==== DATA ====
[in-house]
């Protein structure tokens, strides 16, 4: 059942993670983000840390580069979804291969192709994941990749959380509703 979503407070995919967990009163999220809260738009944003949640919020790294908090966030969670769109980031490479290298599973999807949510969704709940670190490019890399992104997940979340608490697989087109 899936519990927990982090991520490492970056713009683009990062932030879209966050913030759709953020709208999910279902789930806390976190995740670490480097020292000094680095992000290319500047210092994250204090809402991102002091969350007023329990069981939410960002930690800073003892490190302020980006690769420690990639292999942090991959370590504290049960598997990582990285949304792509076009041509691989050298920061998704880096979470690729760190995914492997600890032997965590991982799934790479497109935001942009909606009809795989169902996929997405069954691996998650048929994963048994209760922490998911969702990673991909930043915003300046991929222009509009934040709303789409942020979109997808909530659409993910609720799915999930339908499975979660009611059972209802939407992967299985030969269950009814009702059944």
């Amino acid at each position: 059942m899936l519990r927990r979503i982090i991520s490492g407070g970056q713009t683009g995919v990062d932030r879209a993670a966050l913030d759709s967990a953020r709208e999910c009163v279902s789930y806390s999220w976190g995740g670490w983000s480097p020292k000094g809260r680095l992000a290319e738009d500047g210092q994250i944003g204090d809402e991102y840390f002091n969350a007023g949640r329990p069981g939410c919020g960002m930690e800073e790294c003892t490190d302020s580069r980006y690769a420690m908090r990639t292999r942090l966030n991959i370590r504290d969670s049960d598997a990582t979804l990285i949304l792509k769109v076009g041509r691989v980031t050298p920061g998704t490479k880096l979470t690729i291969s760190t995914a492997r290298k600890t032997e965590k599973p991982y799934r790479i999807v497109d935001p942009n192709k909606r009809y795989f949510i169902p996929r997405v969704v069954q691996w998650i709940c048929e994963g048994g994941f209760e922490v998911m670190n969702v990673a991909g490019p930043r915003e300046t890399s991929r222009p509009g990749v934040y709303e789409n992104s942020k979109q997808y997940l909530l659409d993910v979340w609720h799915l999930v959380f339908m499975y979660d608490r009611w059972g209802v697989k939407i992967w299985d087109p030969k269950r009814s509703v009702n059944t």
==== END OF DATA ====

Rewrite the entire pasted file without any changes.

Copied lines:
[in-house]
């Protein structure tokens, strides 16, 4: 059942993670983000840390580069979804291969192709994941990749959380509703 979503407070995919967990009163999220809260738009944003949640919020790294908090966030969670769109980031490479290298599973999807949510969704709940670190490019890399992104997940979340608490697989087109 899936519990927990982090991520490492970056713009683009990062932030879209966050913030759709953020709208999910279902789930806390976190995740670490480097020292000094680095992000290319500047210092994250204090809402991102002091969350007023329990069981939410960002930690800073003892490190302020980006690769420690990639292999942090991959370590504290049960598997990582990285949304792509076009041509691989050298920061998704880096979470690729760190995914492997600890032997965590991982799934790479497109935001942009909606009809795989169902996929997405069954691996998650048929994963048994209760922490998911969702990673991909930043915003300046991929222009509009934040709303789409942020979109997808909530659409993910609720799915999930339908499975979660009611059972209802939407992967299985030969269950009814009702059944």
């Amino acid at each position: 059942m899936l519990r927990r979503i982090i991520s490492g407070g970056q713009t683009g995919v990062d932030r879209a993670a966050l913030d759709s967990a953020r709208e999910c009163v279902s789930y806390s999220w976190g995740g670490w983000s480097p020292k000094g809260r680095l992000a290319e738009d500047g210092q994250i944003g204090d809402e991102y840390f002091n969350a007023g949640r329990p069981g939410c919020g960002m930690e800073e790294c003892t490190d302020s580069r980006y690769a420690m908090r990639t292999r942090l966030n991959i370590r504290d969670s049960d598997a990582t979804l990285i949304l792509k769109v076009g041509r691989v980031t050298p920061g998704t490479k880096l979470t690729i291969s760190t995914a492997r290298k600890t032997e965590k599973p991982y799934r790479i999807v497109d935001p942009n192709k909606r009809y795989f949510i169902p996929r997405v969704v069954q691996w998650i709940c048929e994963g048994g994941f209760e922490v998911m670190n969702v990673a991909g490019p930043r915003e300046t890399s991929r222009p509009g990749v934040y709303e789409n992104s942020k979109q997808y997940l909530l659409d993910v979340w609720h799915l999930v959380f339908m499975y979660d608490r009611w059972g209802v697989k939407i992967w299985d087109p030969k269950r009814s509703v009702n059944t």